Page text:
Rainfall totals nearly 11.5 inches in Healdsburg hills
It’s beginning to look a lot like Seattle around here, with constant gray skies and steady rain from a series of storms that are pushing rainfall totals closer to normal levels.
The holiday weekend storm brought more than 5 inches of rain to many areas of Sonoma County, while up in the wettest areas — the coastal hills and hills west of Healdsburg — rainfall totals were closer to one foot as of Monday morning.
The storms started one week ago with a bitter cold two days of rain and snow, followed by the weekend gully‑washer, which started Friday and has slowed but hasn’t stopped. Together, they’ve brought Santa Rosa nearly up to normal totals for this point in the rain year, with 6.6 inches recorded at the Charles M. Schulz‑Sonoma County Airport compared to 6.85 inches for an average year.
“It looks like we’re getting close,” said Will Pi, meteorologist with the National Weather Service.
Monday afternoon the gray skies lingered but the rain had eased, turning to showers, which are expected to last through Tuesday. Wednesday to Thursday night should provide a break in the wet weather.
But the third storm in the series is due late Thursday and could run through the weekend, bringing another 3-5 inches in North Bay hills and 2-4 inches in the valleys, according to forecasts.
County officials had been concerned about high rainfall totals causing damage in the Kincade fire scar, stretching across a huge swath of north county.
But while rainfall was heavy at times, no major issues were reported countywide, including in the Kincade burn zone, according to county road officials, firefighters and emergency dispatchers.
Many areas burned by the Kincade fire — the state’s largest wildfire this year, and the largest in county history — were hit with more than three inches of rain but it came over time and not with high intensity.
“There were no reports of major debris flow,” said meteorologist Matt Mehle.
“Within the fire burn area, we haven’t had anything,” said Johannes Hoevertsz, the county’s director of transportation and public works. “Most of it has been absorbed by the ground. We’ve had some minor slides here and there, but nothing big — not more than the usual.”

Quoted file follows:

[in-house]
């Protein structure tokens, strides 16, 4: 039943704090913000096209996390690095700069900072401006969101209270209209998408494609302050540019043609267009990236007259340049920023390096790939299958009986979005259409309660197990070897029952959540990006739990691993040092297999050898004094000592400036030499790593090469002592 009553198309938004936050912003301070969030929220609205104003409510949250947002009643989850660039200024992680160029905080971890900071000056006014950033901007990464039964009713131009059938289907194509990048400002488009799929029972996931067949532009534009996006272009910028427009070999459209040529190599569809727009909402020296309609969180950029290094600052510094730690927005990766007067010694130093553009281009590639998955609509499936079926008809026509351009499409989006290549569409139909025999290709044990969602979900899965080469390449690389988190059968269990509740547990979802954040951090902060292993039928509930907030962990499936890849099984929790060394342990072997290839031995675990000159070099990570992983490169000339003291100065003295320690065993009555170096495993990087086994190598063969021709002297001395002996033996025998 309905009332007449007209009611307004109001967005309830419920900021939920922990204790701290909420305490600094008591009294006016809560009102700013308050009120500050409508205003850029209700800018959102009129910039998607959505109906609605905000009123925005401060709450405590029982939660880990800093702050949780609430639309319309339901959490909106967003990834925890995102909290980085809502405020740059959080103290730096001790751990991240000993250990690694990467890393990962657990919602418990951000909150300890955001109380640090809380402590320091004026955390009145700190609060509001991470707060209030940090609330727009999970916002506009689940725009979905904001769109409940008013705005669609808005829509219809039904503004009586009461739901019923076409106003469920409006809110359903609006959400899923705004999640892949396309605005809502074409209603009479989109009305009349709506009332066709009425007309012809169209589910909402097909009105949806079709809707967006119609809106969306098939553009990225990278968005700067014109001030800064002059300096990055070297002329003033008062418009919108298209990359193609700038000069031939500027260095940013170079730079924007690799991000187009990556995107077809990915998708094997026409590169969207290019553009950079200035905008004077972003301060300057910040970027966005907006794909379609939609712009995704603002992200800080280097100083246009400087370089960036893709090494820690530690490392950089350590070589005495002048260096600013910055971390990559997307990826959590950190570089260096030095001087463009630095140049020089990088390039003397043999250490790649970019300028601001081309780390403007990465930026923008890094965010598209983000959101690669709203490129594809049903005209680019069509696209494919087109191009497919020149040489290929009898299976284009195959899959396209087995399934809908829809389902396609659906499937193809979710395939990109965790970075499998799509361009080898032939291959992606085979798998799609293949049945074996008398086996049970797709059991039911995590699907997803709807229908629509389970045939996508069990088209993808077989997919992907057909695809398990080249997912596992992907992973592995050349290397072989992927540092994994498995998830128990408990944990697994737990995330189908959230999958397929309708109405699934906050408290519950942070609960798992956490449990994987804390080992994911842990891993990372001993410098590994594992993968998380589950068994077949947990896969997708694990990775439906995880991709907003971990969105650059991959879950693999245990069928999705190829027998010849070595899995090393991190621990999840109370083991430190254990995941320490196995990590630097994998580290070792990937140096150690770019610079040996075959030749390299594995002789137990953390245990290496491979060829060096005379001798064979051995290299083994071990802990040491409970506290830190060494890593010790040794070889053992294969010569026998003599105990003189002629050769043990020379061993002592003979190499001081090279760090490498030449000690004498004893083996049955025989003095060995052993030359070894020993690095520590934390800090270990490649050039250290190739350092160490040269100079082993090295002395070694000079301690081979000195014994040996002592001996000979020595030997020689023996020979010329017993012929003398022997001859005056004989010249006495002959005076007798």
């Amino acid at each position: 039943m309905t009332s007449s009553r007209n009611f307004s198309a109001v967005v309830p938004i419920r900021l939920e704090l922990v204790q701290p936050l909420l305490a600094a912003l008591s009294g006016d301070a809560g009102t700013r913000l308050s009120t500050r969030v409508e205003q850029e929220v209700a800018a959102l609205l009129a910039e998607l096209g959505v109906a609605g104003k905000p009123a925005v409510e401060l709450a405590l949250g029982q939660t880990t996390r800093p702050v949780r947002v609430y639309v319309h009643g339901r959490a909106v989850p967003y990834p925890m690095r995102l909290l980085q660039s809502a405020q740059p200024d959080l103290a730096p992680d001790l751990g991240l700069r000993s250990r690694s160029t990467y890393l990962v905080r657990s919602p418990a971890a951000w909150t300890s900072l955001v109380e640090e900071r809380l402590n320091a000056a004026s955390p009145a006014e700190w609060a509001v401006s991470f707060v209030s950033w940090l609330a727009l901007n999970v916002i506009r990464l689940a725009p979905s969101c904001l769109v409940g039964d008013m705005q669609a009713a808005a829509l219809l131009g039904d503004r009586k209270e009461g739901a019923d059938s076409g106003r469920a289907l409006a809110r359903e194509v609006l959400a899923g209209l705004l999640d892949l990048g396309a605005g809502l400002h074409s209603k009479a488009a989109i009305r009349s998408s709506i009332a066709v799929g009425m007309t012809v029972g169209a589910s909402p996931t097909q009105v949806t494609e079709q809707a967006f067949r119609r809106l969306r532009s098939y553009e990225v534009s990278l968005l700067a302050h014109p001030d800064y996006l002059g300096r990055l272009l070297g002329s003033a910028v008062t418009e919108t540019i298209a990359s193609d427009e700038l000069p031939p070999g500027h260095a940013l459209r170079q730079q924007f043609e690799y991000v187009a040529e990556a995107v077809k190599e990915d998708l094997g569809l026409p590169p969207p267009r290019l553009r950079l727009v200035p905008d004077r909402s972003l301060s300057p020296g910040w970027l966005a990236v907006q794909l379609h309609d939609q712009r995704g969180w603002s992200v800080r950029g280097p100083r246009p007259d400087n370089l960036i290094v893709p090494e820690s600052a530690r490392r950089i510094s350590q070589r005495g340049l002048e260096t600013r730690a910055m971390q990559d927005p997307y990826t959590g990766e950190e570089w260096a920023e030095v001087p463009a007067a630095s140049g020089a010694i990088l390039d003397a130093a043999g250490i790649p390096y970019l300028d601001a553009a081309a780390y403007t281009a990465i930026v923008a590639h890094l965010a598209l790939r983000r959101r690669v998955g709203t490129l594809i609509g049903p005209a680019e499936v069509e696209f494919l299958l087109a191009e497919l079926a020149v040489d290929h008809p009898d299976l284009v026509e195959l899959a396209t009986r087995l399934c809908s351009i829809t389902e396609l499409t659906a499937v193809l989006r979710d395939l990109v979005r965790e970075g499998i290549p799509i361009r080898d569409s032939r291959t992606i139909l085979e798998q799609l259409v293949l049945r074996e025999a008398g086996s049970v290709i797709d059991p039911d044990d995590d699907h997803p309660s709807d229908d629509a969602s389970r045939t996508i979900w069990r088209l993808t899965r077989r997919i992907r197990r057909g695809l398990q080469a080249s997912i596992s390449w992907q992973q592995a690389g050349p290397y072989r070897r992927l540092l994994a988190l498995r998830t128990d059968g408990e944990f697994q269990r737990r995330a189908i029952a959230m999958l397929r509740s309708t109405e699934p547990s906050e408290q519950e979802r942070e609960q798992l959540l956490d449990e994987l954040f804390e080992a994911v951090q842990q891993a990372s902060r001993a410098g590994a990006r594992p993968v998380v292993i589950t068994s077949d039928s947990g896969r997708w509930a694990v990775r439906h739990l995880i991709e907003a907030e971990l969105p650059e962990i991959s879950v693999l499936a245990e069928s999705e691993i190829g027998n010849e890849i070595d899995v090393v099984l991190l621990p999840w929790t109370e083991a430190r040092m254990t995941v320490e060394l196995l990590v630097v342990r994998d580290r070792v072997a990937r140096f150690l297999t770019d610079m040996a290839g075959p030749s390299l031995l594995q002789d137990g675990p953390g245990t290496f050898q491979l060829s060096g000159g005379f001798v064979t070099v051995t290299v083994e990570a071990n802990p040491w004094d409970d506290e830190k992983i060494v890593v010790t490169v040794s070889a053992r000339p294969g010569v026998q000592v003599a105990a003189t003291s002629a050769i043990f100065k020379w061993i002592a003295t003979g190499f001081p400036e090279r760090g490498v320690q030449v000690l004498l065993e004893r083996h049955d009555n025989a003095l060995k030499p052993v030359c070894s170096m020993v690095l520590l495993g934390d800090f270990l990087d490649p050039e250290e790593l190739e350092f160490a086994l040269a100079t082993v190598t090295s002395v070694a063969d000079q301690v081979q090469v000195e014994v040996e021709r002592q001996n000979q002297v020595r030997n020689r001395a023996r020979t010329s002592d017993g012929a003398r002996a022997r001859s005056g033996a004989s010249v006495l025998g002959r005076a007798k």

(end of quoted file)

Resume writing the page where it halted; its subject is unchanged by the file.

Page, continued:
Dispatchers reported few calls all weekend involving weather, mainly some small trees and limbs falling and some minor rock slides.
“We were quiet last night. We had one call related to the storm, a tree down across the road. I think the wind didn’t blow as hard as predicted,” said Sonoma County Fire Capt. Fred Leuenberger.
In and around Windsor and Rincon Valley, the Sonoma County Fire District fielded calls for a few vehicle accidents and falling trees, according to Battalion Chief Cyndi Foreman. In the west county, firefighters were kept busy, but handled nothing serious aside from a cliff rescue off Highway 1, said Monte Rio Fire Chief Steve Baxman.
“We had the usual, little trees down, rock slides,” Baxman said. Calls included a 1:30 a.m. Monday report of a slide on River Road by Rio Nido and a 5 a.m. call for large boulders down on the Cazadero Highway.
County road crews were sent to one problem site along the Bohemian Highway that developed over the weekend and stems from the flooding there in February. The latest rainfall began to push mud down a hillside onto the public roadway, which blocks access to Bohemian Grove, said Hoevertsz.
“The slide is on private land, but when it comes down, it obstructs our road,” he said. “Our guys went out and cleaned it up. Other than that, everything is holding pretty good.”
No fatal crashes occurred during the storm, but crashes were nonetheless numerous on wet roadways, said CHP Officer Marcus Hawkins. “There were too many to count,” he said.
The bad crash that Baxman responded to on Saturday occurred in heavy afternoon rain on Highway 1 near Jenner, where when a driver missed a sharp curve and her pickup plunged 125‑feet down a cliff. The woman driver was rescued.
On Monday morning, a driver lost control in wet weather on Mark West Springs Road near Petrified Forest Road, causing first responders to temporarily block the roadway to retrieve the vehicle.
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You can reach Staff Writer Randi Rossmann at 707‑521-5412 or firstname.lastname@example.org. You can reach Staff Writer Kevin Fixler at 707-521-5336 or email@example.com.